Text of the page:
thou dost embrace her. She shall give to thine head an ornament of grace; a crown of glory shall she deliver to thee. It is evident that throughout all the sacred writings, and particularly in the book of Proverbs, by wisdom is to be understood a principle of religion producing virtuous conduct. The fear of the Lord is said to be the beginning of wisdom: And by this fear of the Lord men are said to depart from evil; to walk in the way of good men, and to keep the path of the righteous.* Man is then regulated by the wisdom which is from above, when he is formed by piety to the duties of virtue and morality; and of the wisdom which produces this effect, it is asserted in the text, that it bringeth us to honour.

On this recommendation of religion it is the more necessary to fix our attention, because it is often refused to it by men of the world. Their notions of honour are apt to run in a very different channel. Wherever religion is mentioned, they connect it with ideas of melancholy and dejection, or of mean and feeble spirits. They perhaps admit that it may be useful to the multitude, as a principle of restraint from disorders and crimes; and that to persons of a peculiar turn of mind it may afford consolation under the distresses of life: but from the active scenes of the world, and from those vigorous exertions which display to advantage the human abilities, they incline totally to exclude it. It may soothe the timid or the sad but they consider it as having no connection with what is proper to raise men to honour and distinction. I shall now endeavour to remove this reproach from religion; and to show that in every

* Prov. ii. 20.

situation in human life, even in the highest stations, it forms the honour, as well as the happiness of man.

But first let us be careful to ascertain what true religion is. I admit that there is a certain species of religion, (if we can give it that name,) which has no claim to such high distinction; when it is placed wholly in speculation and belief, in the regularity of external homage, or in fiery zeal about contested opinions. From a superstition inherent in the human mind, the religion of the multitude has always been tinctured with too much of this spirit. They serve God as they would serve a proud master, who may be flattered by their prostrations, appeased by their gifts, and gained by loud protestations of attachment to his interest, and of enmity to all whom they suppose to be his foes. But this is not that wisdom to which Solomon ascribes in the Text such high prerogatives. It is not the religion which we preach, nor the religion of Christ. That religion consists in the love of God and the love of man, grounded on faith in the Lord Jesus Christ, the great Redeemer of the world, the Intercessor for the penitent, and the patron of the virtuous; through whom we enjoy comfortable access to the Sovereign of the universe in the acts of worship and devotion. It consists in justice, humanity, and mercy; in a fair and candid mind, a generous and affectionate heart; accompanied with temperance, self-government, and a perpetual regard, in all our actions, to conscience and to the law of God. A religious, and a thoroughly virtuous character, therefore, I consider as the same.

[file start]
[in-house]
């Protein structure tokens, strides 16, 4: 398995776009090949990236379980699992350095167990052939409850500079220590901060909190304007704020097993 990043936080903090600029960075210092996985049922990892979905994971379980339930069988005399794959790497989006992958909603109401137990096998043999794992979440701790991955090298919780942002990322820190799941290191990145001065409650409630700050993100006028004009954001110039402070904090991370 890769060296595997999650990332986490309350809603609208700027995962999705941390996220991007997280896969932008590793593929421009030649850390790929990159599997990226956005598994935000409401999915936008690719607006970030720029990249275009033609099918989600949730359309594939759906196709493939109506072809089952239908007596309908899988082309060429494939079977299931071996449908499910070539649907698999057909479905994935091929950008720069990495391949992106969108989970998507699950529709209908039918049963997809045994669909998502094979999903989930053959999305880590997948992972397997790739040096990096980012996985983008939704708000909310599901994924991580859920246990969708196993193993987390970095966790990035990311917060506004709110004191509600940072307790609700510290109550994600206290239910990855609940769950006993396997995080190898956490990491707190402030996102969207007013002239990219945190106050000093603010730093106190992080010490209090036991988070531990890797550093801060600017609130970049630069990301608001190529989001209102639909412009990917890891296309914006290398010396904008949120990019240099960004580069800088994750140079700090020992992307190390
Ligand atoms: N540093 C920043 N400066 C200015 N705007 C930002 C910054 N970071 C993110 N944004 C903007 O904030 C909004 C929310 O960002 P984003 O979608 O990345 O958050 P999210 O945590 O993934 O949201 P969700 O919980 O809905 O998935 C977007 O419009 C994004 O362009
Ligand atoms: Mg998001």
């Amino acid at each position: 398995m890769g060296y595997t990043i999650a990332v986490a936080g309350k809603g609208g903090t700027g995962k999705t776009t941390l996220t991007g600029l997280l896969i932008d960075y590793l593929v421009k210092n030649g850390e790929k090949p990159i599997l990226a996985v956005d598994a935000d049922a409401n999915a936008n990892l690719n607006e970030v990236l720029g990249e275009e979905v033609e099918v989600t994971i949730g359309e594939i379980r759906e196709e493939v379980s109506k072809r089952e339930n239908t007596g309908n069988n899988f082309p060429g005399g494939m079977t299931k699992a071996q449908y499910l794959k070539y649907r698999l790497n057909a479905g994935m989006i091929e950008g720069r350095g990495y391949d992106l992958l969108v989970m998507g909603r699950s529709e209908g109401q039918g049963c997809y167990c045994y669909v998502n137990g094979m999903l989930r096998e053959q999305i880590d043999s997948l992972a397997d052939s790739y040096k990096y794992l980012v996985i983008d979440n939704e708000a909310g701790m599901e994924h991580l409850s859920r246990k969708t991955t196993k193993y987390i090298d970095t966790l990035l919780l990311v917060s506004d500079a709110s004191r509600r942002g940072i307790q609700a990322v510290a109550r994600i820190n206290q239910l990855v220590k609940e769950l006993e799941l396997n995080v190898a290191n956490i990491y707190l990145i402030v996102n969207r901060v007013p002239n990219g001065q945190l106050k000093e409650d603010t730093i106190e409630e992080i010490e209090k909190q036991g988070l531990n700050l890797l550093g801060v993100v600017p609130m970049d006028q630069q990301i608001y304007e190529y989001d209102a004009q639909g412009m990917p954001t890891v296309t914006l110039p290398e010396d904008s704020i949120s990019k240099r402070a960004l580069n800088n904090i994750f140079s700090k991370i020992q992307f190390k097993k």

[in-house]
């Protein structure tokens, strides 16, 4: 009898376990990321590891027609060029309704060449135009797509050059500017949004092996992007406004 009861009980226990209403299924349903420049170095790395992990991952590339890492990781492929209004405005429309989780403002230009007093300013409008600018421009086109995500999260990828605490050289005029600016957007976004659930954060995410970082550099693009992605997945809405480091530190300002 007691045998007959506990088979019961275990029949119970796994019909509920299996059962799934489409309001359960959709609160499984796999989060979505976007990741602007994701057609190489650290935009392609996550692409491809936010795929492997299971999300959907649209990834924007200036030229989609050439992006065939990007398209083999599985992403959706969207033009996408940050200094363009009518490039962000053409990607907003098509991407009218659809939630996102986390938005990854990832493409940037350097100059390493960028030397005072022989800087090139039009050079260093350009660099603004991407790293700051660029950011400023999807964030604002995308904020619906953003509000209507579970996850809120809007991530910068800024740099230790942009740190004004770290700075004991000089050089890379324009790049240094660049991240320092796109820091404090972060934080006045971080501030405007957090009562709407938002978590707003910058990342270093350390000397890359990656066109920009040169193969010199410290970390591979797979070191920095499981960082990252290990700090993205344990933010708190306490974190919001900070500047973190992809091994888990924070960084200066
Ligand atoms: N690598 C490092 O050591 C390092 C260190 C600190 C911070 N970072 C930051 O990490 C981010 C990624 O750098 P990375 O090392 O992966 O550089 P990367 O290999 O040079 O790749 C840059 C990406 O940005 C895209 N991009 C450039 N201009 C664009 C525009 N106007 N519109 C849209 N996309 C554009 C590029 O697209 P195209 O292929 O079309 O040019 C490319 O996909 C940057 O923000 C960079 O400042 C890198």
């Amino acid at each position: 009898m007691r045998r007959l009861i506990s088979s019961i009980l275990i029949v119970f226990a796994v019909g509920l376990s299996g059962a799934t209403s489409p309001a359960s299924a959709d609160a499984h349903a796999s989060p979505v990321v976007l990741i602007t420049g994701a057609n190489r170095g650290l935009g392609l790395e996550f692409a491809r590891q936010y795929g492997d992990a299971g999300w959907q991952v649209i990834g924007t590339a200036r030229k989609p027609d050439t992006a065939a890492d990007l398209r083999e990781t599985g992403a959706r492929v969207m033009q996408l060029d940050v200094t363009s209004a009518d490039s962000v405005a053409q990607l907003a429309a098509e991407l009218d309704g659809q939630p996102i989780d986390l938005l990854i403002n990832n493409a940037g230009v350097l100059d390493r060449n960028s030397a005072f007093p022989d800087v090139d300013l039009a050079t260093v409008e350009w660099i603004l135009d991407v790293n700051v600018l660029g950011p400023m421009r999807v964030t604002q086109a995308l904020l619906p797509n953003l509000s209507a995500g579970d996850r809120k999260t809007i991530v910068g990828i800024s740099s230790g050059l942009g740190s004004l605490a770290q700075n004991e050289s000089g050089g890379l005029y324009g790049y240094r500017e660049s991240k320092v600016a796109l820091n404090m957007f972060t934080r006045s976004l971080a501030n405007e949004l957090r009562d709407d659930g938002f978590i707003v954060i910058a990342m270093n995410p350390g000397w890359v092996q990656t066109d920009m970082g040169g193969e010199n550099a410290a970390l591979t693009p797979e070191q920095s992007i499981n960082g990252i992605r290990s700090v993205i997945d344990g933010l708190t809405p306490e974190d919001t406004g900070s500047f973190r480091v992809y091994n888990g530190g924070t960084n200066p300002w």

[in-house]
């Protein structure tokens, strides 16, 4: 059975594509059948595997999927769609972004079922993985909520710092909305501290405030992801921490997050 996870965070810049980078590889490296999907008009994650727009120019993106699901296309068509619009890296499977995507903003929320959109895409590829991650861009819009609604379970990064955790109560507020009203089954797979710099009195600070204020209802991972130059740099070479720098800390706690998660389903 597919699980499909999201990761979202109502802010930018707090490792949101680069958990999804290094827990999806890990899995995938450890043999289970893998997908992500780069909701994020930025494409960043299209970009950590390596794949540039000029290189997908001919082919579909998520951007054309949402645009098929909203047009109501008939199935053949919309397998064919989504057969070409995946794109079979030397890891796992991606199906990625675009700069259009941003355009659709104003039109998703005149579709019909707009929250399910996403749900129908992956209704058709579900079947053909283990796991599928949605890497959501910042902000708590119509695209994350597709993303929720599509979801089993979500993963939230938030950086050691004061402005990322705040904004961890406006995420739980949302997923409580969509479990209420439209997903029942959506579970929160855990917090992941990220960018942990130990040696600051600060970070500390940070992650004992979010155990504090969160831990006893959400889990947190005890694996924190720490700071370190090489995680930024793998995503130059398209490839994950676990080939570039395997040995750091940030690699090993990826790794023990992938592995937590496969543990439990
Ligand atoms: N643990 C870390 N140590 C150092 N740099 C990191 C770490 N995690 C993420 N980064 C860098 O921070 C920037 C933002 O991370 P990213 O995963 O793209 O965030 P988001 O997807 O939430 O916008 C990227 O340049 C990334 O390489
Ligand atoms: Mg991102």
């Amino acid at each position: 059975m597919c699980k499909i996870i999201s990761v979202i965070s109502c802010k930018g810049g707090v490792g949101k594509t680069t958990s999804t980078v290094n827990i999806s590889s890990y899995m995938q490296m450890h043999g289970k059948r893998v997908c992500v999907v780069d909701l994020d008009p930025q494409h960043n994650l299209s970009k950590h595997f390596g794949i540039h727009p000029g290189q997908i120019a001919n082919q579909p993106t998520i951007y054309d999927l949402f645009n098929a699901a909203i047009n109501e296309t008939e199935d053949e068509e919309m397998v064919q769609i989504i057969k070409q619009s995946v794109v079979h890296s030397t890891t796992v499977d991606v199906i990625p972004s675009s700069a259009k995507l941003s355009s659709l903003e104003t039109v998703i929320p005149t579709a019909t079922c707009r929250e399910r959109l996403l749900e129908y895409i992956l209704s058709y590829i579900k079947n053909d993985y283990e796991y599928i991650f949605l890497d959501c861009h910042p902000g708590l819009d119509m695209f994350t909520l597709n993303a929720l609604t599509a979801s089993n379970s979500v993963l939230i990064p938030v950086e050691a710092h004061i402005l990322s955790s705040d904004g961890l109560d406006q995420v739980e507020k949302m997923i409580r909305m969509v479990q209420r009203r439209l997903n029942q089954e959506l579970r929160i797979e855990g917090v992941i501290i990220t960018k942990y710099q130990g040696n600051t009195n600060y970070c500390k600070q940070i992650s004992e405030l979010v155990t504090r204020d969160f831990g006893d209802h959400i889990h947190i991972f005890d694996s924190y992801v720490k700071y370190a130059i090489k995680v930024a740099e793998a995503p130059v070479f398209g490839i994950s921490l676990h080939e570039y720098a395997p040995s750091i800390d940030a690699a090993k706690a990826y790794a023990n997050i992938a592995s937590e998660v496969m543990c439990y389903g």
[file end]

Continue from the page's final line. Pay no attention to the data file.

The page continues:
By the true honour of man is to be understood, not what merely commands external respect, but what commands the respect of the heart; what raises